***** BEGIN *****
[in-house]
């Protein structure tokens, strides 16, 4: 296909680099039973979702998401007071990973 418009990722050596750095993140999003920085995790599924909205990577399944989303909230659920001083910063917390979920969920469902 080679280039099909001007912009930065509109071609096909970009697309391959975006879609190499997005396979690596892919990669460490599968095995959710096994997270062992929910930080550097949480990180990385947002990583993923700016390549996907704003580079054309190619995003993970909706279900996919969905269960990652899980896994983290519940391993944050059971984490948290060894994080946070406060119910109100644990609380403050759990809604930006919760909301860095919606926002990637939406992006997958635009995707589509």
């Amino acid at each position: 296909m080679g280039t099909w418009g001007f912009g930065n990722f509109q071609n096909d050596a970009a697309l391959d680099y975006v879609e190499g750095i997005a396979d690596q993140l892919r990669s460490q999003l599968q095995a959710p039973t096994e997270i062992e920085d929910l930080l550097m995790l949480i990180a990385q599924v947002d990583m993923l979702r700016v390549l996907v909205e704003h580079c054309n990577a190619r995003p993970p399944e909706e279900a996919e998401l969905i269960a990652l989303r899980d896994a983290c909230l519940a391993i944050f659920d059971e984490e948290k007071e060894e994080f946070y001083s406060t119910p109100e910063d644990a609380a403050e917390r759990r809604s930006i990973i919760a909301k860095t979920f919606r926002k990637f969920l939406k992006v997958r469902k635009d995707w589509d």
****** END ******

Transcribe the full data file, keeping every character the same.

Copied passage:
[in-house]
């Protein structure tokens, strides 16, 4: 296909680099039973979702998401007071990973 418009990722050596750095993140999003920085995790599924909205990577399944989303909230659920001083910063917390979920969920469902 080679280039099909001007912009930065509109071609096909970009697309391959975006879609190499997005396979690596892919990669460490599968095995959710096994997270062992929910930080550097949480990180990385947002990583993923700016390549996907704003580079054309190619995003993970909706279900996919969905269960990652899980896994983290519940391993944050059971984490948290060894994080946070406060119910109100644990609380403050759990809604930006919760909301860095919606926002990637939406992006997958635009995707589509």
């Amino acid at each position: 296909m080679g280039t099909w418009g001007f912009g930065n990722f509109q071609n096909d050596a970009a697309l391959d680099y975006v879609e190499g750095i997005a396979d690596q993140l892919r990669s460490q999003l599968q095995a959710p039973t096994e997270i062992e920085d929910l930080l550097m995790l949480i990180a990385q599924v947002d990583m993923l979702r700016v390549l996907v909205e704003h580079c054309n990577a190619r995003p993970p399944e909706e279900a996919e998401l969905i269960a990652l989303r899980d896994a983290c909230l519940a391993i944050f659920d059971e984490e948290k007071e060894e994080f946070y001083s406060t119910p109100e910063d644990a609380a403050e917390r759990r809604s930006i990973i919760a909301k860095t979920f919606r926002k990637f969920l939406k992006v997958r469902k635009d995707w589509d």